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We continue to elaborate Croatian Christmas customs and culture attached to this merry season of the year. For the first part of this joyful exploration, click here.

St. Barbara’s Fine wishes

The Feast Day of Saint Barbara is celebrated of December 4th, and is followed by “cestitarenje” or “visits of good wishes.” Basically, it is a custom of visiting your friends and relatives, wishing them good health and abundance in the following year. Children, both of human and animal kind, are also wished for. In Slavonia, you’d come to neighbor’s home saying something like “Praise Jesus! I wish you happy Feast Day of St. Barbara! I hope that you have more children in the upcoming year. And that your cattle calves, your pigs have piglets, your sheep have lambs and your cats have a lot of kittens! Be alive and healthy!” People of Zagorje have a saying “We hope your hens will sit as tightly as we do at the moment,” referring to a fruitful egg production in the upcoming months.

Groups of children would run around Croatian villages and knock on people’s houses, singing songs and having recitations connected with Christmas time. People would gift them dry plums or hazelnuts in the past, while new generations enjoy chocolate and sweets.

Miller’s Celebration

Being a miller in Croatian past was a very profitable job, as majority of people were in agricultural business and relied on this profession to process the crops into the flour. Mills were also easy to adapt into industrial facilities, developing local infrastructure and providing people with new opportunities for work. Contracts with miller were of annual nature, and were traditionally arranged on feast day of St. Nicholas, celebrated on December 6th.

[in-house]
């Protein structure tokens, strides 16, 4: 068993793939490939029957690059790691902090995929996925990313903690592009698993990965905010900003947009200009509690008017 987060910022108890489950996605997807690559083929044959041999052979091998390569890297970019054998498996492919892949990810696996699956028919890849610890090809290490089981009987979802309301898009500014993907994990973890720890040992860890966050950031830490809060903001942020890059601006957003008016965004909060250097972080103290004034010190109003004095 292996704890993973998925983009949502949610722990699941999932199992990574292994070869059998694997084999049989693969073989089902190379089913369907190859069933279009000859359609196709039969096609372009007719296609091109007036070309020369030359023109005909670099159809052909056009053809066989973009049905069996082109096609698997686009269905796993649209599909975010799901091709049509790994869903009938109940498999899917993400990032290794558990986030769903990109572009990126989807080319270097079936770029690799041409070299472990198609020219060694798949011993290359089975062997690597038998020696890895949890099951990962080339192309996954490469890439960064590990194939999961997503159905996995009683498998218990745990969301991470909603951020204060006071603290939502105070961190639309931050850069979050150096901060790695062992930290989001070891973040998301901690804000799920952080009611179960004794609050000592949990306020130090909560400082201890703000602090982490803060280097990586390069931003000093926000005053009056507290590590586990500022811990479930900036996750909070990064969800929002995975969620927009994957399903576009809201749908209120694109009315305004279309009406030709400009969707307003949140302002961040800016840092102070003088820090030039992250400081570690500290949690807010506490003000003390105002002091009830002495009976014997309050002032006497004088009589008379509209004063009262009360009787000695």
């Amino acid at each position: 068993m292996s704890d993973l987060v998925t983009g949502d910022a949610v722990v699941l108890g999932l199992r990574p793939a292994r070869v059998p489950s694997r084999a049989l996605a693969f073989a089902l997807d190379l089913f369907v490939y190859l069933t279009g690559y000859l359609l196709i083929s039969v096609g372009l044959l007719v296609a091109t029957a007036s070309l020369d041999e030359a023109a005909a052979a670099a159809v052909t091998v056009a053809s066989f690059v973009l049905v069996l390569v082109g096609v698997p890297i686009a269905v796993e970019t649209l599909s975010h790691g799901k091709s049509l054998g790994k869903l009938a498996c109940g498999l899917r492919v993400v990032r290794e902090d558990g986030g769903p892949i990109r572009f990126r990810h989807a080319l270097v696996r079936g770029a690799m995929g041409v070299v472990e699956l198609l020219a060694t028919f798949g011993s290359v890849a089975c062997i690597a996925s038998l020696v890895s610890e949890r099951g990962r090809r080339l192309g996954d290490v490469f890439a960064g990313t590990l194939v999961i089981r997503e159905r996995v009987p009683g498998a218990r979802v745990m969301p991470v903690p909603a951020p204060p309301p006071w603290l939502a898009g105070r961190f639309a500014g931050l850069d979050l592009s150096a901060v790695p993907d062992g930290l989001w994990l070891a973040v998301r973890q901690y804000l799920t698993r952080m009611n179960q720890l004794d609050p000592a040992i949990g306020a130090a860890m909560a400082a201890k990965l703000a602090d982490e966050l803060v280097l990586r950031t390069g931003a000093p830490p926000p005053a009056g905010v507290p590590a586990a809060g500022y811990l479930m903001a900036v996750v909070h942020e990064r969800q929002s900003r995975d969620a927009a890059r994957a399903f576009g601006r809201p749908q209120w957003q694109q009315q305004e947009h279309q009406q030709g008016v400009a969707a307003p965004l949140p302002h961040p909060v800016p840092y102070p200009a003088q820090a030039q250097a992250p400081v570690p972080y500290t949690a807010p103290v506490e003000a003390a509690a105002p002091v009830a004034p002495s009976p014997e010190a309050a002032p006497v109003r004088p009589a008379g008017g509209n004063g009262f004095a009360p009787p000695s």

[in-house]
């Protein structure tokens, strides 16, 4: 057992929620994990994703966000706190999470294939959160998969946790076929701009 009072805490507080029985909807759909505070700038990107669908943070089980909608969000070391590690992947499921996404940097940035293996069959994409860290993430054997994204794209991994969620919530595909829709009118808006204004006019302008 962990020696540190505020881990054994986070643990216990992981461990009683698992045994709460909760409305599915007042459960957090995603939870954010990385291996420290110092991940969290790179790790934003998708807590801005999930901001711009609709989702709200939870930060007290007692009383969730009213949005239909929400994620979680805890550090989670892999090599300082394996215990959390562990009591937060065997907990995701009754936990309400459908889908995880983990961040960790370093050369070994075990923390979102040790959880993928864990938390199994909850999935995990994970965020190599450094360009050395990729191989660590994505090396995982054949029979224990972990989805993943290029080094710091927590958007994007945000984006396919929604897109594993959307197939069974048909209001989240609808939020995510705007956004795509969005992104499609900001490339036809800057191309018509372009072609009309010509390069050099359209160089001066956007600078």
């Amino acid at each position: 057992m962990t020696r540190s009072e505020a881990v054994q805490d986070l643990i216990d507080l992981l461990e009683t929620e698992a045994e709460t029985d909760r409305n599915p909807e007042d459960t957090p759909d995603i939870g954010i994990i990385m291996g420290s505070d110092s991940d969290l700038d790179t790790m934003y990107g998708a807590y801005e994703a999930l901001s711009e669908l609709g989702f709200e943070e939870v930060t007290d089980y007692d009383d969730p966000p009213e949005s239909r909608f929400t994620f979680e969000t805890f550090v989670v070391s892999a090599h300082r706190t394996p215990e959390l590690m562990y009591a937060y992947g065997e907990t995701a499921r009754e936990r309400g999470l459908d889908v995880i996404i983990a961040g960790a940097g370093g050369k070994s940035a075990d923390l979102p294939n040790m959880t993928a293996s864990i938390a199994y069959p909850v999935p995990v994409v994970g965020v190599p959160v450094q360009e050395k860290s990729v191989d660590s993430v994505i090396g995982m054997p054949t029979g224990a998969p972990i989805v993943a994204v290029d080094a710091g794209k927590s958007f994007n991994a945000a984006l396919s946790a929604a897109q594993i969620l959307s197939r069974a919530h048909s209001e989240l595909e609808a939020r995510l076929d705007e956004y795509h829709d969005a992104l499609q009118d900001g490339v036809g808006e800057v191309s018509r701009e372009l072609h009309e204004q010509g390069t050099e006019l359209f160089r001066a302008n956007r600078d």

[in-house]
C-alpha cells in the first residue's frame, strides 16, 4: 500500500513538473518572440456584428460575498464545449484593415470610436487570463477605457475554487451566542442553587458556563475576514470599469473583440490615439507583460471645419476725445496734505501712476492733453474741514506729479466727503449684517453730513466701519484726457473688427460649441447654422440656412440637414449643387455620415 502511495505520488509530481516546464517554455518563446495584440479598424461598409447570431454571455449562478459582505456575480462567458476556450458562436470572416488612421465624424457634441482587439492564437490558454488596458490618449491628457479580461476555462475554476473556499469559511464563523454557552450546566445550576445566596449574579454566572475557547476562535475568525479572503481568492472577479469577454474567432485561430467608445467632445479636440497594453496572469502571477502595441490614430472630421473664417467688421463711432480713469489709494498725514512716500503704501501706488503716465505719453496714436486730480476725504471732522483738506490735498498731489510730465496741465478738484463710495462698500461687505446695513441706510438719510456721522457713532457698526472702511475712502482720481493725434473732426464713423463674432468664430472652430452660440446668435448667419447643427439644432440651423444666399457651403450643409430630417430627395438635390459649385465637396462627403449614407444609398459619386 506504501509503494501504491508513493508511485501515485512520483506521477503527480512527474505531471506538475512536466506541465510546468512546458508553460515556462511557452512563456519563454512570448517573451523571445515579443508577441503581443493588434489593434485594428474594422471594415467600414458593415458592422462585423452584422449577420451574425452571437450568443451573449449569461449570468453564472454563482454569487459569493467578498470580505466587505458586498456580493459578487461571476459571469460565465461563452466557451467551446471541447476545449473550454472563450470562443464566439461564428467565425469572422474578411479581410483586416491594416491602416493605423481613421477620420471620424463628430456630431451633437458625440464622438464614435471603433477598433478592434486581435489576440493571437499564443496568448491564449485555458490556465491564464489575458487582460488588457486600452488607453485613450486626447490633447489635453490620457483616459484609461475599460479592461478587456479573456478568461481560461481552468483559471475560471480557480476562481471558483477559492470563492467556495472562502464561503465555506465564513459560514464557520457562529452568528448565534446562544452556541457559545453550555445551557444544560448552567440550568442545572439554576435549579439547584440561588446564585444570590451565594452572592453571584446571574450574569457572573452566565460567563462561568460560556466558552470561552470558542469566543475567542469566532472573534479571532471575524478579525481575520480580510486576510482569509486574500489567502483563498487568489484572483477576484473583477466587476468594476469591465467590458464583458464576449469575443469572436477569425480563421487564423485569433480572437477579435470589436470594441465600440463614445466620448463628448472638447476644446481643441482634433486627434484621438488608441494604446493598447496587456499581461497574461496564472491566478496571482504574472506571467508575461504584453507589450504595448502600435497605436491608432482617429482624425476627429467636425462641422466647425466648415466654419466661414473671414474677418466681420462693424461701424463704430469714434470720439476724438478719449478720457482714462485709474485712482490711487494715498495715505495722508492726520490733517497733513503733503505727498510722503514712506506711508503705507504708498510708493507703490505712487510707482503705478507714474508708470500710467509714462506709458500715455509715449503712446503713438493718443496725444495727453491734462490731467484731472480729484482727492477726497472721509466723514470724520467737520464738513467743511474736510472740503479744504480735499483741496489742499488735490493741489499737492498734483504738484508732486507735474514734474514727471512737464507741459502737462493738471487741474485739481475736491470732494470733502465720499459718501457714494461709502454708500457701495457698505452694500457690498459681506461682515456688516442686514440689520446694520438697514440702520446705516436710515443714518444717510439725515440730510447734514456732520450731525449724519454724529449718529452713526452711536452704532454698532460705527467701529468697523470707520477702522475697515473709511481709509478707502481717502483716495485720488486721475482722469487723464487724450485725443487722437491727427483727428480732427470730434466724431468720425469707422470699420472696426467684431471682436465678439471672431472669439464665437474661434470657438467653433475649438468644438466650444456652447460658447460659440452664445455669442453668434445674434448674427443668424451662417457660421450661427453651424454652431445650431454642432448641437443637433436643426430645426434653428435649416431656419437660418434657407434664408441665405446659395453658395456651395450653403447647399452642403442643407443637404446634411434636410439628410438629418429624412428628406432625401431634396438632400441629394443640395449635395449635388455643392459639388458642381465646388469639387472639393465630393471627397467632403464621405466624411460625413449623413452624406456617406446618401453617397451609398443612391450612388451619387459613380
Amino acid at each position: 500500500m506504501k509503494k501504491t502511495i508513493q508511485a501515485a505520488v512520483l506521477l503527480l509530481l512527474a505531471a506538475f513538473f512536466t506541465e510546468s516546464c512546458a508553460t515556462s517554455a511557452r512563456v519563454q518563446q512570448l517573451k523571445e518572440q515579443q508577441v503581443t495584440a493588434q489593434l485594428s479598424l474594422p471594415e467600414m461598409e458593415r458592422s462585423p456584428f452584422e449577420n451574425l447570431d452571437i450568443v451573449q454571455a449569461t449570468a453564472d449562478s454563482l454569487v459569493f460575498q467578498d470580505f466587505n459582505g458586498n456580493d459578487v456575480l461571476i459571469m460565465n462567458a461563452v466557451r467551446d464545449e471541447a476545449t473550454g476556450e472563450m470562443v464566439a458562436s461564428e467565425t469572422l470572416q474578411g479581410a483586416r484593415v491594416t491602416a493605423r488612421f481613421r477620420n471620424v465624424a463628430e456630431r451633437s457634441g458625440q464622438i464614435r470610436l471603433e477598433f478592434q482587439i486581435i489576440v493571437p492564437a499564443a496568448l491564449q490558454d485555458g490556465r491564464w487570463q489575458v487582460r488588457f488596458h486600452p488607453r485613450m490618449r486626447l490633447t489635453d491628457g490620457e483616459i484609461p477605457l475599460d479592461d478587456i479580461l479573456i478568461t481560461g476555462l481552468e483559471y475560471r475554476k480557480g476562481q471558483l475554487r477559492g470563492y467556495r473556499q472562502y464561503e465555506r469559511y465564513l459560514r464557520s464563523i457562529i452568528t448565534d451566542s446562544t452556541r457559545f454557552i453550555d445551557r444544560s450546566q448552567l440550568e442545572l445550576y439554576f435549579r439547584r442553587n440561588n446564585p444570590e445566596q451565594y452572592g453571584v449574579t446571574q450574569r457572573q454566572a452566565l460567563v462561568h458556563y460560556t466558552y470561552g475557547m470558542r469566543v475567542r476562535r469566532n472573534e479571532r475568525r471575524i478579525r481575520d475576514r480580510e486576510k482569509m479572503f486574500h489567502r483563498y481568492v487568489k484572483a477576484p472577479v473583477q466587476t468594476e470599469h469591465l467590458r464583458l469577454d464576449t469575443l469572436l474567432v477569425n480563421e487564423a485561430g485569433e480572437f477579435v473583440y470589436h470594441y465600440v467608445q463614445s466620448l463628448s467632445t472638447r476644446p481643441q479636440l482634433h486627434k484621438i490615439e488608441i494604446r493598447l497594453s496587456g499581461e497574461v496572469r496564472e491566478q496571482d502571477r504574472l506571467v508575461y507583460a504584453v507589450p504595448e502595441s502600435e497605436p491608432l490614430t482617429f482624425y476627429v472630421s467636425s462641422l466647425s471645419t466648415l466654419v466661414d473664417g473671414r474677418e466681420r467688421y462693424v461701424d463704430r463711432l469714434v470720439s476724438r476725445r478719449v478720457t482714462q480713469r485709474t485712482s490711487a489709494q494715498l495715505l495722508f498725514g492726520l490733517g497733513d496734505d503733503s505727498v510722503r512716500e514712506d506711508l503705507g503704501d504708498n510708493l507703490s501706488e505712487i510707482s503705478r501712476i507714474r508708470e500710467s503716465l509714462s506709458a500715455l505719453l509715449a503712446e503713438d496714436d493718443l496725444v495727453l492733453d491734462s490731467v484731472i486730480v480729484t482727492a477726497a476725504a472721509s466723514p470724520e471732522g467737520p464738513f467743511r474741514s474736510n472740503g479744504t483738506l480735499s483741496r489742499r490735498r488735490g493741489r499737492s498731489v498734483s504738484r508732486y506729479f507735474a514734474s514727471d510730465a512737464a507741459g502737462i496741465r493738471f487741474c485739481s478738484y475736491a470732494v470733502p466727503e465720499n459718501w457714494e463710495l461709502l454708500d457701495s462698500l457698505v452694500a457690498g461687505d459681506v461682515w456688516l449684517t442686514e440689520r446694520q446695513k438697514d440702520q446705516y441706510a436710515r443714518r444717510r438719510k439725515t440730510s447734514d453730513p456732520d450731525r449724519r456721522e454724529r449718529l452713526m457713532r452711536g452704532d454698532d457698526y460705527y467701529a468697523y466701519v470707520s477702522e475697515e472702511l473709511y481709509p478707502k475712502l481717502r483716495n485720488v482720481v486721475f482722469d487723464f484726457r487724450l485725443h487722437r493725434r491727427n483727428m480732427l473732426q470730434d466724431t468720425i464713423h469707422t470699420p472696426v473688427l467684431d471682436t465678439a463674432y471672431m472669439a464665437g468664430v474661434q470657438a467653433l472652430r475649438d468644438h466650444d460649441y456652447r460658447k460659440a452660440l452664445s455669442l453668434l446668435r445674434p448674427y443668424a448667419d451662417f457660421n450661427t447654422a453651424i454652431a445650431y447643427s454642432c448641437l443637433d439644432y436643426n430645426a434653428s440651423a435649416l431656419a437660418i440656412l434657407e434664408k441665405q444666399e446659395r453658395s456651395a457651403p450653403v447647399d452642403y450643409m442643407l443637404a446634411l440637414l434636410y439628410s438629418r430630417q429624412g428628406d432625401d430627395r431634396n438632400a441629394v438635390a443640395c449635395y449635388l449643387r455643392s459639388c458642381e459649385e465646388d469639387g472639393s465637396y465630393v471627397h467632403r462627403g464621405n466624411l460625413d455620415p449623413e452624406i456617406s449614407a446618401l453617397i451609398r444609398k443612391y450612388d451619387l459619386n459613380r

Since the aforementioned day was a very happy occasion for millers, they would usually celebrate it with a large fiesta for family and friends. And if they were called Nikola, they would have another reason for celebration: the so-called “imendan” (“The Name Day”). Basically, every Catholic is named after a certain saint, and on the feast day of the holy individual, a celebration would occur. In some more traditional families, imendan is regarded higher than a person’s birthday.

In any case, if you are called Nikola, or are somehow connected to miller’s profession, a good way of celebrating December 6th is to call your friends and family for a small party. You can even prepare food in “miller’s way”, that is- by using the corn flour and processing the food on open flame.

More Croatian Christmas customs follow!


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